Loading ...
Sorry, an error occurred while loading the content.

See this piece of engineering! A New Engine

Expand Messages
  • J P Malone
    Saving the World Two Strokes at a Time
    Message 1 of 2 , Feb 25, 2011
    • 0 Attachment

       

      http://images.hemmings.com/wp-content/uploads/2011/01/OJohnColetti_800-700x474.jpg

      This is no wimp engine.  
      It's a two cylinder with four pistons delivering 300+ Horse Power
      It's extremely small and very efficient and is presently in use in test applications 
      The configuration below is equivalent to a extremely ballsy four cylinder engine 
      When doubled, it's an extremely ballsy 600+ H.P. engine

      http://images.hemmings.com/wp-content/uploads/2011/01/OPOC_600.jpg
       It’s called OPOC (Opposed Piston Opposed Cylinder), and it’s a turbocharged two-stroke, two-cylinder, with four pistons, two in each cylinder, that will run on gasoline, diesel or ethanol. The two pistons, inside a single cylinder, pump toward and away from each other, thus allowing a cycle to be completed twice as quickly as a conventional engine while balancing its own loads.
      The heavy lifting for this unconventional concept was performed Prof. Peter Hofbauer. During his 20 years at VW, Hofbauer headed up, among other things, development of VW’s first diesel engine and the VR6.
      The OPOC has been in development for several years, and the company claims it’s 30 percent lighter, one quarter the size and achieves 50 percent better fuel economy than a conventional turbo diesel engine.

      They’re predicting 100 MPG in a conventional car. For a good demo, See:   http://www.engineeringtv.com/video/Opposed-Piston-Opposed-Cylinder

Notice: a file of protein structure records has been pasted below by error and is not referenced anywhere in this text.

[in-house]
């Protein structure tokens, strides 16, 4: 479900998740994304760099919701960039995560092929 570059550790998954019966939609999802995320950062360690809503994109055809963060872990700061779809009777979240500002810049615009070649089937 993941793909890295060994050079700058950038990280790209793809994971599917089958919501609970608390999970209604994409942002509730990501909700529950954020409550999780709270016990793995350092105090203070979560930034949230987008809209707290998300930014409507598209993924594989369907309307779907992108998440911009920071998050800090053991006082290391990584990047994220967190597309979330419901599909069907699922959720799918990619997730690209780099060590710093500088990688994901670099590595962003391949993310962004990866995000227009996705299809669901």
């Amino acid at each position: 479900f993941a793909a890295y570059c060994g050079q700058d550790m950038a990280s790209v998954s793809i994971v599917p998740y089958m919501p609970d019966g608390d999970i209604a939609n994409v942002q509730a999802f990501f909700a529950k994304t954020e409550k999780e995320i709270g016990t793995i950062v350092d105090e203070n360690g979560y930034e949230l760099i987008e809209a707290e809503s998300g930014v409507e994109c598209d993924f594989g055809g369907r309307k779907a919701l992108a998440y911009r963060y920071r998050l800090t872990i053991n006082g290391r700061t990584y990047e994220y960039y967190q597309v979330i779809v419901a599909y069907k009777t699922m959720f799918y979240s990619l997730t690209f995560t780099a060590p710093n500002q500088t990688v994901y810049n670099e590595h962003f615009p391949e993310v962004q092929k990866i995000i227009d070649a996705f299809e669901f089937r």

• wrpretired@aol.com
      I was testing such an engine connected to an electric power generator back in 1964 while serving as a U. S. Marine. The diesel engine and generator were very
      Message 2 of 2 , Mar 16, 2011
      • 0 Attachment
        I was testing such an engine connected to an electric power generator back in 1964 while serving as a U. S. Marine.  The diesel engine and generator were very portable due to its light weight and small size for the power it generated.  Unfortunately, the engine burned up due to neglect.  It required someone to constantly monitor the oil injection system as it was a 2-cycle engine.  A short period of taking care of other duties while on maneuvers allowed the engine to use all its lubricating oil, which was injected on each power stroke instead of mixing oil with the gasoline as is normal with such as chain saws.  The pistons froze up and generating capability was lost.
         
        Although the engine concept is not new, the engineering to make it reliable probably is.
         
        Semper fi.



        -----Original Message-----
        From: J P Malone <JPMALONE@...>
        To: J P Malone <jpmalone@...>
        Sent: Fri, Feb 25, 2011 6:50 pm
        Subject: [hreg] See this piece of engineering! A New Engine

         
         
        http://images.hemmings.com/wp-content/uploads/2011/01/OJohnColetti_800-700x474.jpg
        This is no wimp engine.  
        It's a two cylinder with four pistons delivering 300+ Horse Power
        It's extremely small and very efficient and is presently in use in test applications 
        The configuration below is equivalent to a extremely ballsy four cylinder engine 
        When doubled, it's an extremely ballsy 600+ H.P. engine
        http://images.hemmings.com/wp-content/uploads/2011/01/OPOC_600.jpg
         It’s called OPOC (Opposed Piston Opposed Cylinder), and it’s a turbocharged two-stroke, two-cylinder, with four pistons, two in each cylinder, that will run on gasoline, diesel or ethanol. The two pistons, inside a single cylinder, pump toward and away from each other, thus allowing a cycle to be completed twice as quickly as a conventional engine while balancing its own loads.
        The heavy lifting for this unconventional concept was performed Prof. Peter Hofbauer. During his 20 years at VW, Hofbauer headed up, among other things, development of VW’s first diesel engine and the VR6.
        The OPOC has been in development for several years, and the company claims it’s 30 percent lighter, one quarter the size and achieves 50 percent better fuel economy than a conventional turbo diesel engine.
        They’re predicting 100 MPG in a conventional car. For a good demo, See:   http://www.engineeringtv.com/video/Opposed-Piston-Opposed-Cylinder 
         
         
         
      Your message has been successfully submitted and would be delivered to recipients shortly.